07/06/13-07/07/13 I went over the font and tidied it up. Adjusted spacing on letters like V and q, added or erased dots to letters such as a and f, made the tittles and such bigger, and refined letters like O and g. V1.2.0
10/01/13 More refining, more refining... Each time I come back, I see things that need improving. V1.3.0
12/19/13 My biggest update yet (literally). I've increased the circles' size from two to four units, making overshoots and much more possible. Every character has been reworked to fit the new size, and the font is now generally more condensed. V2.0
05/14/14 Tweaked many shapes with the nudge tool, and adjusted the 4 to have serifs and a lower crossbar. V2.1
05/17/14 Big edit today. A large portion of the lowercase, as well as some of the uppercase, has been narrowed to match the rest of the font.
05/21/14 M, N and accents updated a bit more.
09/27/18 Fixed the acute on ý (it was previously a grave).
I once saw a Macula font's ad here in Fontsruct and wanted to try to make smth similar with Fontstructor, and so the draft has been laying around since February (see the image in comments). This work is based off that draft and is more or less consistent. The result is similar to Four's font Rock Paper Scissors (and maybe some other fonts). Thank you.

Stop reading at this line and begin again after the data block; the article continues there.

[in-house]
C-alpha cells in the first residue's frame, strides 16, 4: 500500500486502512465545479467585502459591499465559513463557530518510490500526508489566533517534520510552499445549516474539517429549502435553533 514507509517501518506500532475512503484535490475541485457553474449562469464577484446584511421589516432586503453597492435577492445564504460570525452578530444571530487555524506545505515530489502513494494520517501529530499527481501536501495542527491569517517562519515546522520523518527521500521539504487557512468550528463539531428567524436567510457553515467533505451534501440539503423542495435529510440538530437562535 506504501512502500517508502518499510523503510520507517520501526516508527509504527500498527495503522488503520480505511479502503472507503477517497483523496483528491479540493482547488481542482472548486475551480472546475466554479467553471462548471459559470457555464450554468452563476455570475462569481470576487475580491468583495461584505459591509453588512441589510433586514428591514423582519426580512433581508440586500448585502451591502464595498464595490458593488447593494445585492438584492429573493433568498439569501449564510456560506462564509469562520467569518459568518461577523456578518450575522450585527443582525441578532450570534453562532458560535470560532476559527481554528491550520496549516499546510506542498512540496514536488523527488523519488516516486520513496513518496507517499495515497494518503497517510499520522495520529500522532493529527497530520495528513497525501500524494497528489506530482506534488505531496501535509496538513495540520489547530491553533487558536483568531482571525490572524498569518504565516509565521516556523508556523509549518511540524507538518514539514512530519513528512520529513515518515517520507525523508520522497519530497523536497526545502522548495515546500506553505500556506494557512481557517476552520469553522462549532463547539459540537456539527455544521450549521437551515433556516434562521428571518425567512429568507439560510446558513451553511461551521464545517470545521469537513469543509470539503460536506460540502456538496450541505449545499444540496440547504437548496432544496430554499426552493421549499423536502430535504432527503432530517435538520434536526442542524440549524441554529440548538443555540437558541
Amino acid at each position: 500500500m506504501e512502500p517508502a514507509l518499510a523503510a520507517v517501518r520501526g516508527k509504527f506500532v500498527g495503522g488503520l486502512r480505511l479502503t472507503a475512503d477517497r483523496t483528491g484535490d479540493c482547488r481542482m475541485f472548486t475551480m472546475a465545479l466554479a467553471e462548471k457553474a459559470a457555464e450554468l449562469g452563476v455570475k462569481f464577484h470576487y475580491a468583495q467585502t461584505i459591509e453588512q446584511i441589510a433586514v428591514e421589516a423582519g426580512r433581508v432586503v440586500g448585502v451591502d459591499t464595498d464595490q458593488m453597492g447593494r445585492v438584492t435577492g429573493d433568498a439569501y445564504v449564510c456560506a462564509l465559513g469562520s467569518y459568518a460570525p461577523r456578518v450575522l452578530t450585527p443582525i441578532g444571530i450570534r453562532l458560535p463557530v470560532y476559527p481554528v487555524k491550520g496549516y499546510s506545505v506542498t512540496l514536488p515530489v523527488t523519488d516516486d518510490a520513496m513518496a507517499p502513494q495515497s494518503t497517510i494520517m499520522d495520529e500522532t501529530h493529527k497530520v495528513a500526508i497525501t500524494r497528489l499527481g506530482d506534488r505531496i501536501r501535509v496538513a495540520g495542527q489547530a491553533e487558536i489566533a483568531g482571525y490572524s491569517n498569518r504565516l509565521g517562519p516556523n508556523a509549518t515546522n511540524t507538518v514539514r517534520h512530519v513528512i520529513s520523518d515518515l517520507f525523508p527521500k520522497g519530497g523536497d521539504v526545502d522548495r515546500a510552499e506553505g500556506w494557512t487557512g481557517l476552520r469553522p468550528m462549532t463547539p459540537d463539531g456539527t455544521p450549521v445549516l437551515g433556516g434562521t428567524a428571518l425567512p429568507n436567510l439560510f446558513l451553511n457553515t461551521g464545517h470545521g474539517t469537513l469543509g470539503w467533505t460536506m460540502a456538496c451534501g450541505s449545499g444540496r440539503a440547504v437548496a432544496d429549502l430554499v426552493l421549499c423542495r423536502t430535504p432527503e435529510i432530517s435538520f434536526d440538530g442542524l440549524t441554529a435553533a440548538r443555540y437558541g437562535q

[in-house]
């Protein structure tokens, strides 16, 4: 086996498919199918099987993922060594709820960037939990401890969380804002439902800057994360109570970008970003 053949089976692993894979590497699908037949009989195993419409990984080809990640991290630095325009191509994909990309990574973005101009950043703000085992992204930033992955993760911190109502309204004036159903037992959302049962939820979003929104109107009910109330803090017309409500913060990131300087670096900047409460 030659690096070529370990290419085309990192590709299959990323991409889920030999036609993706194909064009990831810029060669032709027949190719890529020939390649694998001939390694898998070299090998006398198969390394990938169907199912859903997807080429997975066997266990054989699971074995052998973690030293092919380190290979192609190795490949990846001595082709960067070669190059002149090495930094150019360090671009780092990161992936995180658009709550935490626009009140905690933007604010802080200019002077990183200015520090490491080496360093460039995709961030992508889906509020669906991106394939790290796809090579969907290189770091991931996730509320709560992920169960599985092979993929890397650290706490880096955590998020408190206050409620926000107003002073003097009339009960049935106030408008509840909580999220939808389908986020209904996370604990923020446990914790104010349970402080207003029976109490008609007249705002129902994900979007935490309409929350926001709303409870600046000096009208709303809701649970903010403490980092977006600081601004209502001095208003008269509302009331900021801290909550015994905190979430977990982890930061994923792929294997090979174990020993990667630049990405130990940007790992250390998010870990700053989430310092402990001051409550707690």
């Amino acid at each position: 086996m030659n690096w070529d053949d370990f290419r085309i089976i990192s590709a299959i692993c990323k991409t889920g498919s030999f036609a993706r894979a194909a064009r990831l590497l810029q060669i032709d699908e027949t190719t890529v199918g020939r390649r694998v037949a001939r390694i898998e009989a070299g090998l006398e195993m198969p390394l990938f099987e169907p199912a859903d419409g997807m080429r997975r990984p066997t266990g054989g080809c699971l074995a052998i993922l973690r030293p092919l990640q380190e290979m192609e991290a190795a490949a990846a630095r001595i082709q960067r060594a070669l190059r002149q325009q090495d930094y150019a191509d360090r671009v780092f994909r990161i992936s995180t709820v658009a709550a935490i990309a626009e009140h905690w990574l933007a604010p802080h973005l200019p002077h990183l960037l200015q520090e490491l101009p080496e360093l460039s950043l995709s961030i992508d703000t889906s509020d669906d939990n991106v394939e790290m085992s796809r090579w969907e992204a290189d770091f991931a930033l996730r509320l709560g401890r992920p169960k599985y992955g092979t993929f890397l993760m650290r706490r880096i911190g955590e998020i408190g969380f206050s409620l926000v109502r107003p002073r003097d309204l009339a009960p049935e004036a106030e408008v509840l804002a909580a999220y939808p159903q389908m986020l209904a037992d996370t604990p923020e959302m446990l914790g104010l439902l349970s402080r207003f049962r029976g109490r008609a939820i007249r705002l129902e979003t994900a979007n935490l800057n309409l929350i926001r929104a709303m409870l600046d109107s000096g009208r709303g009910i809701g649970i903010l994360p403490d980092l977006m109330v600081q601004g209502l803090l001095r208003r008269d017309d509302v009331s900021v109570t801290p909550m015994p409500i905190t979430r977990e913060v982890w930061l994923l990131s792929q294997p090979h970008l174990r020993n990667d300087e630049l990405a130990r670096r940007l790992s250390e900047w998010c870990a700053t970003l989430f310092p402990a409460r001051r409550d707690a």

I saw the logo for tramplin.tv [pictured below] a loooong time ago and was fascinated by it. It used to live on my computer desktop so I can look at it frequently. Even thought to redo it in fontstruct but...just looking at it, it was clear it wasn't doable...at least back then. At some point, the image was moved off to some other to-be-filed folder, and eventually I forgot about it.
I found it again the other day while hunting for some other file.
It was still fascinating. And in the meantime, fontstruct had grown up considerably (Thanks, Rob!). It was time to attempt doing it.
Well, kicked my ass, didn't it.
It seems so simple: One diagonal that goes from one letter to another in smooth transition, bisected by a different angle diagonals. No. Easy in concept, killer in making the geometry work of 2×1 diagonals to 1×4 diagonals.
No matter what thickness of diagonals were selected and whatever the gaps were left, the angles would not line up at some point or another. Which was confusing as 2 goes into 4 exactly 2 times, so things should have lined up without complication. I remembered, many years ago kix used Transparent Windows utility to make the browser transparent so he could trace silhouetted figures for one of his brilliant fs. Even tried tracing. Nope. After many failed attempts, had to break out Illustrator to better visualize the grid and diagonal guides of my own.
[See picture below]